BRISTOL: Extreme weather events can put the birth and mortality rates of four different Arctic species – reindeer, rock ptarmigan, sibling vole and arctic fox – in sync with each other, according to new research.
The synchronising effect of extreme weather has previously been shown in separate populations of the same species. However, the new study, published in Science, is the first compelling evidence that climate can have a synchronising effect across different species within a community.
The Norwegian authors link synchronised population declines in Norway’s Svalbard archipelago in the high Arctic with rain-on-snow events that make winter foraging difficult for herbivores.
With more rain-on-snow events predicted for the region in the future, the authors say their results may be an indicator of how important future climate change could be in shaping these terrestrial Arctic communities.
“There will be local extinctions”
“It’s very difficult to predict anything about future climate change and how it will affect different species,” said Brage Bremset Hansen of the Norwegian University of Science and Technology and lead author on the study.
“If these icing events become more frequent, it may happen that there will be local extinctions. These reindeer are isolated into quite separate populations due to fjords and glaciers, so in areas where icing events are more frequent, these local sub-populations may be more affected.”
Hansen and his colleagues looked at years of population data on the reindeer, ptarmigan (a game bird), vole (a small rodent) and fox populations on the island of Spitsbergen, and correlated these with climate data from a nearby weather station. Due to the relative simplicity of the over-wintering community on this island, the researchers were able to rule out factors such as predation – which can also drive changes in population size among species – and isolate the synchronising effects of extreme weather events.
First evidence across species
The authors found that winters with more frequent rain-on-snow events decreased plant availability for the three herbivore species and drove population sizes down. The increased mortality among herbivores provided abundant carcasses for Arctic foxes to scavenge, so the decline in the fox populations wasn’t seen until the following year.
The synchronising effect of climate across populations of the same species is well recognised among population ecologists and is known as the Moran effect. However, this is the first evidence in support of the Moran effect across four different species.
Eric Post, a biologist at Penn State University in the U.S., also works on the population dynamics of Arctic vertebrates. He was not involved with this study, but recognised the contribution this research makes to his field.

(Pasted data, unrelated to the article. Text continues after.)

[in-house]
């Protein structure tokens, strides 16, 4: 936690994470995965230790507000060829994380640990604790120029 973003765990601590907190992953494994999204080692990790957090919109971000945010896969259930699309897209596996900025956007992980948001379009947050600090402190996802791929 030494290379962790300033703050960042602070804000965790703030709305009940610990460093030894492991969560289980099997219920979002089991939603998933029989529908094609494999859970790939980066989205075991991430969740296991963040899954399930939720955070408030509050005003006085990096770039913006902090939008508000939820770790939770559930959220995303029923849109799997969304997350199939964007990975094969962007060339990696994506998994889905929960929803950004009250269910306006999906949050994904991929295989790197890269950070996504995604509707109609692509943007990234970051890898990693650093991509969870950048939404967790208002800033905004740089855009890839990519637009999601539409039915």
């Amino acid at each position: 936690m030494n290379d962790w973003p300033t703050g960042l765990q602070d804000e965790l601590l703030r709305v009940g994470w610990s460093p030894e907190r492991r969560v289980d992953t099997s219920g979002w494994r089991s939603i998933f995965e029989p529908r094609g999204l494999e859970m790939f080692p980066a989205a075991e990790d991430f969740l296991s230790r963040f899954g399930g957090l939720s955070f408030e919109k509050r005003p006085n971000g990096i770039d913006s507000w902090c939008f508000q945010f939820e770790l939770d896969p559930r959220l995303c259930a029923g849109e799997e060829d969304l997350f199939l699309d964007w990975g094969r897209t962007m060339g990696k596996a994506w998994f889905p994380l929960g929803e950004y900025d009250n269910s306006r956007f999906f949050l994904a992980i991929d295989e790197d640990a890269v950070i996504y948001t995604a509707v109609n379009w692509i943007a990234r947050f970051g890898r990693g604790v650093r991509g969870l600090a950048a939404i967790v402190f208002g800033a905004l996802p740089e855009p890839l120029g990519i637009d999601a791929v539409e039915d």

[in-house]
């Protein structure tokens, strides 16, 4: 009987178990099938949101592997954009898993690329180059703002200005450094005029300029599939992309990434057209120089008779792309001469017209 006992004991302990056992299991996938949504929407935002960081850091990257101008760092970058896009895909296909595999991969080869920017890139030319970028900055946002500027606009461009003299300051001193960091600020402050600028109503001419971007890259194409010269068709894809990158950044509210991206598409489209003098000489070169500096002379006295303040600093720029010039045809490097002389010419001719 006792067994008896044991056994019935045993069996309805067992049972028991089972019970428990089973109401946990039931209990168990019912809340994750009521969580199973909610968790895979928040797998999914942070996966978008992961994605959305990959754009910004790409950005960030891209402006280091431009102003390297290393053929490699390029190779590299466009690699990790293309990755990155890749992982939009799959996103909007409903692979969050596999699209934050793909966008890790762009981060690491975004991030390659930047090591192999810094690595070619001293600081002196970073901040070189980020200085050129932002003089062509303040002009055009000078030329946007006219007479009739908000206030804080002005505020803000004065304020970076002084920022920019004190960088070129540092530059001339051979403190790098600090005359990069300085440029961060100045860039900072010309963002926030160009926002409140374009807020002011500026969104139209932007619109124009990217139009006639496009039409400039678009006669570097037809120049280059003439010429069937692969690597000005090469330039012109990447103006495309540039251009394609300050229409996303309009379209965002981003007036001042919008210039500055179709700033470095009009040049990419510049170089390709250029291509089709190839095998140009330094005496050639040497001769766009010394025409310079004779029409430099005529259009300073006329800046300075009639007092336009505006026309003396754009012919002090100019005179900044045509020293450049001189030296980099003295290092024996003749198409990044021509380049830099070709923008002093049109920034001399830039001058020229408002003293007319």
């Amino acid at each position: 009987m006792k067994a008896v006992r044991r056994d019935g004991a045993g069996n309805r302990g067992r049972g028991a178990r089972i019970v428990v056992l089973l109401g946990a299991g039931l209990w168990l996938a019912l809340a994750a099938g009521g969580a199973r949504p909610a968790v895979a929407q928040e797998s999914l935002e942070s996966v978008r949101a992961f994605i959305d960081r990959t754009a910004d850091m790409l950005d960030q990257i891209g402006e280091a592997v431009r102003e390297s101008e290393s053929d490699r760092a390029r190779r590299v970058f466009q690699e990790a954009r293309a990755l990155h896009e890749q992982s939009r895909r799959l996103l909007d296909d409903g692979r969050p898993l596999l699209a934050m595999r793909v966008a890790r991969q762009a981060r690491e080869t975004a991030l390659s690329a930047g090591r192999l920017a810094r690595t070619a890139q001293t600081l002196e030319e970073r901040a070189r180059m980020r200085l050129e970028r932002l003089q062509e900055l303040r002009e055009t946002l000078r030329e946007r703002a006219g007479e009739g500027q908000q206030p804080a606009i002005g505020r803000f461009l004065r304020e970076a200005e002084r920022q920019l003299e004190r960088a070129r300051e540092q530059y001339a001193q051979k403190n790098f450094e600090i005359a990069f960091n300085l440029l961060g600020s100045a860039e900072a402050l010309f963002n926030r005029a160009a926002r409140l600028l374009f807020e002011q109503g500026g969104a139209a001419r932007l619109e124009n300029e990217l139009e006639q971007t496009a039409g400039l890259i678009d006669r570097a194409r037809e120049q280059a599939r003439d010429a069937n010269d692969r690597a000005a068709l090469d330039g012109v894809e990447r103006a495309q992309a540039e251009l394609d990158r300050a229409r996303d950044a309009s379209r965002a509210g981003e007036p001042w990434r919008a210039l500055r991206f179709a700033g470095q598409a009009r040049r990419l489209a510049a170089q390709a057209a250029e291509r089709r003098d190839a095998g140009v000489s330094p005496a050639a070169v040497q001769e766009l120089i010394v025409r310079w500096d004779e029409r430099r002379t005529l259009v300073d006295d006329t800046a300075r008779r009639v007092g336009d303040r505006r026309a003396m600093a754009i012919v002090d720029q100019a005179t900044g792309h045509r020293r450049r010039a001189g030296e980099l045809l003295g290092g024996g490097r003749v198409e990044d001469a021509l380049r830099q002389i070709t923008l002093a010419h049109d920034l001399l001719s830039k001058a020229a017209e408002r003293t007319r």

“This is compelling evidence for the Moran effect across an entire community of species,” said Post. “This is important from a climate change perspective, because if you do get this entrainment or synchronisation by climate, what this suggests is that climate can drive multiple populations down simultaneously. This results in the potential for local extinction, or in the case of what’s going on in Svalbard, community-wide population suppression.”
Gradual increase in reindeer population
Svalbard is relatively warm for its latitude, and therefore receives more rain than other areas of the Arctic. If a warming Arctic climate is predicted to bring with it more rain and therefore more extreme ice-on-snow events, are the results from Svalbard an indicator of what’s to come for other Arctic communities?
Nicholas Tyler, from the Centre of Saami Studies at the University of Tromsø in Norway, has looked extensively at unfavourable snow and ice conditions as a factor in declining reindeer and caribou populations and has studied populations in this region. He suggests that there is little evidence to support the view that icing events are a principal cause of major declines in population size of reindeer.
“The reindeer populations in Svalbard are oscillating,” said Tyler, “but, generally there is a gradual population increase, despite more frequent rain on snow events in recent years.”
Tyler also warns not to extrapolate the findings too far:
“The authors of this study have described the synchronising effects of weather on this community beautifully. However, different populations have extremely variable responses to the same climate signals. People tend to make great sweeping statements about the effects of climate change on species, but what they really mean is that they have observed the effect a local change in weather has had on a local population.”
Abstract of the paper, published in Science.